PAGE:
Academic journal article Nursing History Review

"Coming to Grips with the Nursing Question": The Politics of Nursing Education Reform in 1960s America

Academic journal article Nursing History Review

"Coming to Grips with the Nursing Question": The Politics of Nursing Education Reform in 1960s America

Article excerpt

Abstract. The 1950s and 1960s were decades of change for the American nursing profession. A new generation of nurse educators sought to create greater professional autonomy for the nurse by introducing new models of education that emphasized science-based learning over technical skills and bedside care, and creating new clinical roles for the nurse, based on advanced graduate education. They confronted resistance from an older generation of nurses who feared becoming "second-class citizens" in increasingly academic nursing schools, and from academic health care institutions all too comfortable with the gendered hierarchy on which the traditional model of nursing education and practice was predicated. Using the University of Minnesota and University of California-Los Angeles (UCLA) as case studies, and based on institutional records and more than 40 oral histories with nursing and medical faculty, this article describes the generational conflicts this new cadre of nurse educators confronted within schools of nursing, and the institutional politics they struggled with as they sought to secure greater institutional status for the schools among the universities' other health science units.

In February 1963, the dean of the University of California-Los Angeles (UCLA) medical school wrote to UCLA's chancellor:

It would be best to abandon a Nursing School at UCLA, except as a Hospital Diploma School .... If a 'School of Nursing' is to be retained at UCLA it would require a great effort to reform it, and the 'School' should, in effect, become a Department of the School of Medicine.1

Five years later at the University of Minnesota, 22 members resigned from the School of Nursing, citing their dissatisfaction with the director of the school, Edna Fritz. One resigning faculty member wrote to Fritz that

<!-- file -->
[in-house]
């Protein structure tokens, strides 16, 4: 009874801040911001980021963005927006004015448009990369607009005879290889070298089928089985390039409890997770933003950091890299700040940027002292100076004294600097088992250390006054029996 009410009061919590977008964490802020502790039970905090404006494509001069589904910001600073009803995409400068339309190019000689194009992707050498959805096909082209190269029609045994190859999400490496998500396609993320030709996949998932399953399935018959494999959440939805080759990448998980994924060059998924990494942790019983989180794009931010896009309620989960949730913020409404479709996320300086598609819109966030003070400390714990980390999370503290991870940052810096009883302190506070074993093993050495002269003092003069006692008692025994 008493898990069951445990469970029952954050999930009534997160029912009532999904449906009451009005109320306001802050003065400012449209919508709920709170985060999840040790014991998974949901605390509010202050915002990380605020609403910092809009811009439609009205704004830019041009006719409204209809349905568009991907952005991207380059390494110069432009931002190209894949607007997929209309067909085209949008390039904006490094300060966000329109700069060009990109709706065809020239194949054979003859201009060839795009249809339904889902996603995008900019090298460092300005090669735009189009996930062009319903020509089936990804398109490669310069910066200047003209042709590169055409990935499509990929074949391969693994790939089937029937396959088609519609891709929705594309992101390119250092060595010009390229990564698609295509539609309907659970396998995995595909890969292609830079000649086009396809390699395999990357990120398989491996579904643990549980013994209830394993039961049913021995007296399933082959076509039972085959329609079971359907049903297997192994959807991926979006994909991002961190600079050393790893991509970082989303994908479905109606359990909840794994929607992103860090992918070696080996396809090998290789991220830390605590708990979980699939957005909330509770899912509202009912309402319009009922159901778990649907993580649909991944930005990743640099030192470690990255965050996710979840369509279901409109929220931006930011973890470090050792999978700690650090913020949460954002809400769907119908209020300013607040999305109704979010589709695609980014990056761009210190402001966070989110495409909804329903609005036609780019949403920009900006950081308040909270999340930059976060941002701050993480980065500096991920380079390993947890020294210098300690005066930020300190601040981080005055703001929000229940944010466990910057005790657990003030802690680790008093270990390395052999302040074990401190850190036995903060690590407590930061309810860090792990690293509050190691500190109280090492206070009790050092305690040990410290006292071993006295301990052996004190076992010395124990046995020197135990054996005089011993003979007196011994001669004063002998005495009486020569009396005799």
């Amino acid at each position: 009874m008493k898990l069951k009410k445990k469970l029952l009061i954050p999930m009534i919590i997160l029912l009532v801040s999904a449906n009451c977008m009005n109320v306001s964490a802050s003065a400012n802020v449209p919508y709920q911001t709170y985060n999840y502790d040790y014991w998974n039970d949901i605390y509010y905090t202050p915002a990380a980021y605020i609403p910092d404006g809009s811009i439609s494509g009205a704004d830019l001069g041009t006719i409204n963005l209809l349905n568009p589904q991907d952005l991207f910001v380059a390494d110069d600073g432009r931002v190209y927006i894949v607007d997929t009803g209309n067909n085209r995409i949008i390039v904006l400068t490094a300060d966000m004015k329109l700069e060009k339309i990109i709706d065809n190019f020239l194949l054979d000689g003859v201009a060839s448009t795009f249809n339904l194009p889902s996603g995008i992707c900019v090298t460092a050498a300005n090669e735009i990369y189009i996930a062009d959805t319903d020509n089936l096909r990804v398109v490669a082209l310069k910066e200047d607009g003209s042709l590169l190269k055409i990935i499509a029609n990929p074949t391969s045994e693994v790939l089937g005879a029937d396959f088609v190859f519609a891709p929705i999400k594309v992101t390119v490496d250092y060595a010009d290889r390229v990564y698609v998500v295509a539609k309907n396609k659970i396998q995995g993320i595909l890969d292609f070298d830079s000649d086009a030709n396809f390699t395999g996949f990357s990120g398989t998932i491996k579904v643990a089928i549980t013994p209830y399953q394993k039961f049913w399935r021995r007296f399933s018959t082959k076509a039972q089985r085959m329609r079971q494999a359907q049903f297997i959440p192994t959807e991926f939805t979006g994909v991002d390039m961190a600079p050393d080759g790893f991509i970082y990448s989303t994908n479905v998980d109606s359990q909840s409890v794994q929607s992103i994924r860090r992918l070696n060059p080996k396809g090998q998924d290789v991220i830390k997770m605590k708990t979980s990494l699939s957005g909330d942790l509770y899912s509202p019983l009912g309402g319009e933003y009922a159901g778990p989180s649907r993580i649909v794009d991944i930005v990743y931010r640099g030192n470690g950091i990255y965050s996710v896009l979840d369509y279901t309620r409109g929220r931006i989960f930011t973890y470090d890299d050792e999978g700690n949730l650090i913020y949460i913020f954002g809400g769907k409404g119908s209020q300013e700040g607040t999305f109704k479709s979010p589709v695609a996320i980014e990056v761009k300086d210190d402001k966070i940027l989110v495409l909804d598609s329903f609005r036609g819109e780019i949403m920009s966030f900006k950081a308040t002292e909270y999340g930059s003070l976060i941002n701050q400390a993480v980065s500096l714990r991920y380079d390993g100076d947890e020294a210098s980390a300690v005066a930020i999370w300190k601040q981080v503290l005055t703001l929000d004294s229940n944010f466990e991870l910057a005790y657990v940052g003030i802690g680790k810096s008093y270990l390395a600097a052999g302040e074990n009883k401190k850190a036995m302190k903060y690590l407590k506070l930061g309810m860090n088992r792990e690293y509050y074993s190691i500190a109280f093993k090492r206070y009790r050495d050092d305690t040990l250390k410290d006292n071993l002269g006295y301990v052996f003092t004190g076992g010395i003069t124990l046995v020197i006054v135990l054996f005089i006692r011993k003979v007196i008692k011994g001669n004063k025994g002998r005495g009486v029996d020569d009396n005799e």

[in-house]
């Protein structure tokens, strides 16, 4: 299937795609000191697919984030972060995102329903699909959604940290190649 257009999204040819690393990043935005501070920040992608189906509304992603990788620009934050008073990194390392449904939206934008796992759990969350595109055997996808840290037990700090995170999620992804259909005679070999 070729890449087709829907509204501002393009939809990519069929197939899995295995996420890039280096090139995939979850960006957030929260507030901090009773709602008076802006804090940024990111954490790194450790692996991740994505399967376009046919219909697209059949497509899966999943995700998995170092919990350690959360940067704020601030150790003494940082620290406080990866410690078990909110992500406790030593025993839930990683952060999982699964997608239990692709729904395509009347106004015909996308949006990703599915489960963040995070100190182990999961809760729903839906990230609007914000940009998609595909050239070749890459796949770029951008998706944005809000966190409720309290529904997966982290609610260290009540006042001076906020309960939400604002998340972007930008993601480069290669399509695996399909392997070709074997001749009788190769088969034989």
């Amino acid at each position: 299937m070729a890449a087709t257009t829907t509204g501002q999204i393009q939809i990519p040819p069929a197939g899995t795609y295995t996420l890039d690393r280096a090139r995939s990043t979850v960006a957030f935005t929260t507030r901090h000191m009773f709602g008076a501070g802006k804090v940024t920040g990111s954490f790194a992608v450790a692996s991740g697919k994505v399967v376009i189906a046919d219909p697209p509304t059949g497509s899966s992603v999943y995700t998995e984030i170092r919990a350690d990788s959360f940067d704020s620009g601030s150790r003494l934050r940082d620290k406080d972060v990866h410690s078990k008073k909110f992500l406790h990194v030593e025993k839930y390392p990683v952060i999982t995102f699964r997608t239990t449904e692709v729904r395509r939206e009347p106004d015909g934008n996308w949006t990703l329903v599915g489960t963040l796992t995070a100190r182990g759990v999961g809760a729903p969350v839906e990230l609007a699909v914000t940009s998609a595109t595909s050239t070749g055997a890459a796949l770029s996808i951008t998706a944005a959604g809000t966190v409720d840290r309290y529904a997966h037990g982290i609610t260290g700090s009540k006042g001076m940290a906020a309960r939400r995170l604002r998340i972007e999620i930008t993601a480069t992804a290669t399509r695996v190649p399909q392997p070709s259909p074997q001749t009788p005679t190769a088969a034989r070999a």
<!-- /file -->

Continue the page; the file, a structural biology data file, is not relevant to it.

At one time a competent and creative faculty was free to develop a nursing pro- gram to which it was committed. When I joined the faculty there was an excitement of dialogue, intellectual initiative, constructive criticism, and the push for inquiry .... This is no longer the case. The faculty is now fragmented and non-functioning. The curriculum is deteriorating .... Faculty and student morale has been seriously dam- aged .... You have encouraged fragmentation of faculty by supporting obstruction and rewarding non-productivity.2

A few months later, Fritz was fired as director of the School of Nursing.

Although separated geographically, these two scenes reflect the contested politics of nursing education reform in the United States during the 1960s. Through the mid-20th century, most American nurses were trained in hospi- tal training schools (or diploma programs) in which training and practice was, as Julie Fairman describes, "rule based, activity oriented, and relied heavily on the repetition of procedures rather than scientific or social theory-based deci- sion making."3 Across the United States during the 1950s and 1960s, however, a new generation of nurse educators sought to create greater professional autonomy for the nurse by introducing models of education that emphasized science-based learning over technical skills and bedside care. They also sought to create new clinical roles for the nurse based on advanced graduate educa- tion. As these educational reforms were gradually implemented throughout the country, the primary site of nursing education shifted from hospital-based diploma schools to colleges and universities.4

The introduction of education reform at nursing schools did not pass uncontested. Indeed, within a few years of being implemented, curriculum reforms introduced at UCLA School of Nursing in the 1950s and at the University of Minnesota School of Nursing in the early 1960s were causing problems for faculty, students, and administrators alike. The introduction of reform was also not a uniform process. Rather, the character and politics of education reform at an institution depended on the personalities involved and the local culture and politics of the specific institution. …

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